With more than twice the square footage for food storage and volunteer coordination than before, the Brazos Valley Food Bank officially opened its new 44,000-square-foot property Wednesday.

The grand opening and ribbon cutting gave the public a chance to tour the new facility on Independence Avenue, which includes a warehouse and massive fridge and freezer space. For years, the nonprofit has operated out of 17,000 square feet in a much smaller Bryan location. Since 2012, money has been raised to combat issues with storage space.

Initially, the Brazos Valley Food Bank's leaders planned to expand and renovate on their former site. But when a large beer distribution center emptied out just a block away, the stars just seemed to align with an opportunity too good to pass up.

"Before, we could only accommodate 20 people volunteering at once, doing only one activity," said Teresa Mangapora, the food bank's executive director. "And we use volunteers to do all of our packing and sorting here. We have four different work stations sorting at the same time."

The Food Bank was turning away volunteers and some fresh food that needed refrigeration. With the larger facility, a two-story fridge and two-story freezer have been installed to take in fruits and vegetables, and students and church groups can volunteer in a collective effort

The nonprofit also is able to expand on its newly launched program that teaches professional development skills to people in need. With the new property, the Food Bank has established a 15-bed garden that grows vegetables for the pantry.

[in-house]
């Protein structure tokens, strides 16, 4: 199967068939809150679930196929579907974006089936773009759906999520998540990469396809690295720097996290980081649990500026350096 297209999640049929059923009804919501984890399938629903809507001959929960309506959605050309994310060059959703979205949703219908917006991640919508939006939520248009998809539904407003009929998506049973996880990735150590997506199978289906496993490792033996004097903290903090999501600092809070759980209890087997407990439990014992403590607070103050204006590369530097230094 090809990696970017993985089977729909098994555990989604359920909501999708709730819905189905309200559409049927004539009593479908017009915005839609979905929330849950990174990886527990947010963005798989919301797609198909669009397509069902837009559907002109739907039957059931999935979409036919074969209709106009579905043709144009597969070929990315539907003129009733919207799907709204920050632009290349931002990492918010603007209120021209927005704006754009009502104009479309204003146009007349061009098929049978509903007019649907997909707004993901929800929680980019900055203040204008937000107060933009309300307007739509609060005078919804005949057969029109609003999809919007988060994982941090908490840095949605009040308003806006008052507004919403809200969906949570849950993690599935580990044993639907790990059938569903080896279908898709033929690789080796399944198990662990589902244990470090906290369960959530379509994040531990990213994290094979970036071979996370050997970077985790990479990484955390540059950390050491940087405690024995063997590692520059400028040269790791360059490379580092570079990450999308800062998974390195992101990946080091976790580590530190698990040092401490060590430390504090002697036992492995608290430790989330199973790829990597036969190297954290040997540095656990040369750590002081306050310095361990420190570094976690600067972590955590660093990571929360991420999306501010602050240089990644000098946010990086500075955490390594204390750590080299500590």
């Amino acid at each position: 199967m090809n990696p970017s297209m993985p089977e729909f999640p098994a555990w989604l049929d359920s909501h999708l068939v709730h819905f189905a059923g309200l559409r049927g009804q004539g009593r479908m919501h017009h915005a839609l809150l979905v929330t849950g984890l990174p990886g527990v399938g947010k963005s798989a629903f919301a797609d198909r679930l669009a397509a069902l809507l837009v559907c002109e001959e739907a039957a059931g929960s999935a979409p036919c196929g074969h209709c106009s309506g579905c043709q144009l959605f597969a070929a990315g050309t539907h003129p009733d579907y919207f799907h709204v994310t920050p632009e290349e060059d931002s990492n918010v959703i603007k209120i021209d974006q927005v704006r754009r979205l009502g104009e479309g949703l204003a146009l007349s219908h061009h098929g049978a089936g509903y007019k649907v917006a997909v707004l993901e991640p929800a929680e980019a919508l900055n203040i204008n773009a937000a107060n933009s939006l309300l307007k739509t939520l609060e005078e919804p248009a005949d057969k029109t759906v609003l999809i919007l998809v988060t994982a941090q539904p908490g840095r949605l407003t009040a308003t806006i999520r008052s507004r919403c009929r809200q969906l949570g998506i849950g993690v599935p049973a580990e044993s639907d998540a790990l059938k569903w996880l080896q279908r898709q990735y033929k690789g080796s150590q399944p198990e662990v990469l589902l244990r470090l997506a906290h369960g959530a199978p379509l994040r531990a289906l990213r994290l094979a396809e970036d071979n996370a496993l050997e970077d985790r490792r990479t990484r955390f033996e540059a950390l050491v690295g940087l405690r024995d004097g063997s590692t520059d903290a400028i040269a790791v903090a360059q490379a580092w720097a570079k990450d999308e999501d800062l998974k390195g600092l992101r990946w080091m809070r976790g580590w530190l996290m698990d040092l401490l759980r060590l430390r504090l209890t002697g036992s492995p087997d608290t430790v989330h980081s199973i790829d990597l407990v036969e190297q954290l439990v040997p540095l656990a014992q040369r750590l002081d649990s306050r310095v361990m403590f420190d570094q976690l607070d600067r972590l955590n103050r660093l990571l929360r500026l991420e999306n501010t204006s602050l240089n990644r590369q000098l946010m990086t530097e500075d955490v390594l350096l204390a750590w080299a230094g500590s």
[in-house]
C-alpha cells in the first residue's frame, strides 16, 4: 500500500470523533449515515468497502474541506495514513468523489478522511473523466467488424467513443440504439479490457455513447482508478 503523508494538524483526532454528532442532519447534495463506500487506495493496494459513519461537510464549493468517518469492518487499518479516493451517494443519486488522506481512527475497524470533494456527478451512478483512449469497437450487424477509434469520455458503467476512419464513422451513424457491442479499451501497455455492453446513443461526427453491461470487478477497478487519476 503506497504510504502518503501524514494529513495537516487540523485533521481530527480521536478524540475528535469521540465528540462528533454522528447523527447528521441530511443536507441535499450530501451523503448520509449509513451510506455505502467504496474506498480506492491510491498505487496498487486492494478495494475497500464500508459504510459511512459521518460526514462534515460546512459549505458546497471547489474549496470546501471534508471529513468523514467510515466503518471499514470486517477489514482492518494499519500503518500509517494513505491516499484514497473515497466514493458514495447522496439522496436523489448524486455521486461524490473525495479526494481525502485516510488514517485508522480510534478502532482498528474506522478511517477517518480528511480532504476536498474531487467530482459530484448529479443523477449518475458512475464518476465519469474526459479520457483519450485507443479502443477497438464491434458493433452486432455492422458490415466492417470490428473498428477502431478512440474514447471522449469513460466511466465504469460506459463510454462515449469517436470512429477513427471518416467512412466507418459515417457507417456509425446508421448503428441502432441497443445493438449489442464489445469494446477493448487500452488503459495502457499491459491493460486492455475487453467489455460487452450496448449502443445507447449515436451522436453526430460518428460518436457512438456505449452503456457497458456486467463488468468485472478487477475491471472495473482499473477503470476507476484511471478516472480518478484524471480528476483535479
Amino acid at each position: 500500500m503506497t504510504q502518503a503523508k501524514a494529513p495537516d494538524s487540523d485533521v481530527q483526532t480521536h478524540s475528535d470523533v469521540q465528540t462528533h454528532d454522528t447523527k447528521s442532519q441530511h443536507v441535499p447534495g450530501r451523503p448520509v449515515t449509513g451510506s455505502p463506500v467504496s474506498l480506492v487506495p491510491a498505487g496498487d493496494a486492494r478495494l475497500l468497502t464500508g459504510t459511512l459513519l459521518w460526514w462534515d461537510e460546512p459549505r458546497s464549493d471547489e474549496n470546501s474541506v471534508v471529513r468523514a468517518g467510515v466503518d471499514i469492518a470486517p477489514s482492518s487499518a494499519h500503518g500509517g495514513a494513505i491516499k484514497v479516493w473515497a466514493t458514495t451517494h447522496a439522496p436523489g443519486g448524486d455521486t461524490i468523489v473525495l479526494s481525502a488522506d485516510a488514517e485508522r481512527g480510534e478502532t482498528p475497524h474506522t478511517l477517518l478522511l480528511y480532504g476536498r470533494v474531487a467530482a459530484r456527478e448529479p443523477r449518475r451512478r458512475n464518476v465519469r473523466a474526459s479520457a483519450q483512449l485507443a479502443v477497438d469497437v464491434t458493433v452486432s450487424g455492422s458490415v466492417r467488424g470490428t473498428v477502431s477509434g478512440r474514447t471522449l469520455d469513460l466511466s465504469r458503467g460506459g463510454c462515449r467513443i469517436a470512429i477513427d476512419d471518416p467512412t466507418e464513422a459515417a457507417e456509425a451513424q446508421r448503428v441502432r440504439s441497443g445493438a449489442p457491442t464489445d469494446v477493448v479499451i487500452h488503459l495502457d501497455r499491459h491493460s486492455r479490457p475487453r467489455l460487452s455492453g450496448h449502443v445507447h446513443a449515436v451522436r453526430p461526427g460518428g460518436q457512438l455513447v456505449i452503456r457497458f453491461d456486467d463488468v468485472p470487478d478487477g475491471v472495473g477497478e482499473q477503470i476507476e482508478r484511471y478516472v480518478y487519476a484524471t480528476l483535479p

"Really the ultimate purpose that the garden serves is as a soft-skills application lab for people who participate in the 'Together We Grow' program," said the project's coordinator, Alaina Jalufka. "It's our newest food security intervention program."

Participants with Together We Grow will be tasked with overseeing the garden and management of the garden's volunteers. This, Jalufka explained, will give them résumé-worthy leadership experience, all while benefiting the Food Bank with another continuous source of fresh food. The garden is a new feature not formerly housed at the old location and will be implemented in Together We Grow's curriculum by the fall.

The cost of the new facility has amounted to $5.5 million. Much of that is paid off, but with $750,000 left to go. Mangapora said paying off the balance is something the board is eager to have behind them, as they've had to finance part of the construction and are paying off the building with interest.

"We never had debt here," she said. "It's the first time we've taken it on, and no one on our board, myself included, is comfortable with that."

The Food Bank has had tremendous support from businesses and organizations such as the Mabee Foundation in Tulsa, American Momentum Bank, Randy French of Stylecraft Builders and Walmart, H-E-B and Kroger stores. The nonprofit will continue to accept donations from community members.

Mangapora said providing services for the area is a major necessity.

"Food banks in general are collection sites for food donations," she commented. "We're collecting from lots of places, and what we do with that food here is to distribute it to 37 different nonprofits and churches in the six counties we serve. People come together and get their food from them. We only have one need for one big building. Otherwise, everybody would need to have to have forklifts and a dock, and that's just not feasible."

To learn more about the Brazos Valley Food Bank, visit www.bvfb.org.

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